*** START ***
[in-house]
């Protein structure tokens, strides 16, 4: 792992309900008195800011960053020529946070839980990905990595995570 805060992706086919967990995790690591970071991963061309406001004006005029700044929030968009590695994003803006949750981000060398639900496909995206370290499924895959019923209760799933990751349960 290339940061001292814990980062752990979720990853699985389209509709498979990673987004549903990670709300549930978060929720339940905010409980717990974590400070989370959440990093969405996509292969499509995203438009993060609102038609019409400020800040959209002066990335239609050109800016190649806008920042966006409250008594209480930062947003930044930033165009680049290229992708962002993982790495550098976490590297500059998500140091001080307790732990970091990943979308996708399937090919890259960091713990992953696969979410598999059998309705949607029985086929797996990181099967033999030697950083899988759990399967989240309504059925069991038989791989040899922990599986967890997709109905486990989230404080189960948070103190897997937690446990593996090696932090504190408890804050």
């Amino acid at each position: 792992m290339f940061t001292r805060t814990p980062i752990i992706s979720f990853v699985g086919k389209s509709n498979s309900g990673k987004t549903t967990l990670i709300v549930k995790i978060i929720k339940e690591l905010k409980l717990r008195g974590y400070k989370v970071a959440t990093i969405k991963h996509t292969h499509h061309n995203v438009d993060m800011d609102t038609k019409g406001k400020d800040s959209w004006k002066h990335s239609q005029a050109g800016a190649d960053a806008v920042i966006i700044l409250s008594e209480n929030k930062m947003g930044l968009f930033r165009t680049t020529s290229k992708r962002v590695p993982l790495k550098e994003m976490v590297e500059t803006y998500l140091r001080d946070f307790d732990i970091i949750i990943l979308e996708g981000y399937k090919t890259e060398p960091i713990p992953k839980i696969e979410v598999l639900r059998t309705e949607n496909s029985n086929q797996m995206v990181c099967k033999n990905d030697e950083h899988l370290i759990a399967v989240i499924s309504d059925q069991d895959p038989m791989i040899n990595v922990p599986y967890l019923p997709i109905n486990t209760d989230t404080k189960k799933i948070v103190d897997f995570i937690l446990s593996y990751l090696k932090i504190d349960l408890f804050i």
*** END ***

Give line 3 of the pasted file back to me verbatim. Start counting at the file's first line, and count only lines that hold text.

């Amino acid at each position: 792992m290339f940061t001292r805060t814990p980062i752990i992706s979720f990853v699985g086919k389209s509709n498979s309900g990673k987004t549903t967990l990670i709300v549930k995790i978060i929720k339940e690591l905010k409980l717990r008195g974590y400070k989370v970071a959440t990093i969405k991963h996509t292969h499509h061309n995203v438009d993060m800011d609102t038609k019409g406001k400020d800040s959209w004006k002066h990335s239609q005029a050109g800016a190649d960053a806008v920042i966006i700044l409250s008594e209480n929030k930062m947003g930044l968009f930033r165009t680049t020529s290229k992708r962002v590695p993982l790495k550098e994003m976490v590297e500059t803006y998500l140091r001080d946070f307790d732990i970091i949750i990943l979308e996708g981000y399937k090919t890259e060398p960091i713990p992953k839980i696969e979410v598999l639900r059998t309705e949607n496909s029985n086929q797996m995206v990181c099967k033999n990905d030697e950083h899988l370290i759990a399967v989240i499924s309504d059925q069991d895959p038989m791989i040899n990595v922990p599986y967890l019923p997709i109905n486990t209760d989230t404080k189960k799933i948070v103190d897997f995570i937690l446990s593996y990751l090696k932090i504190d349960l408890f804050i």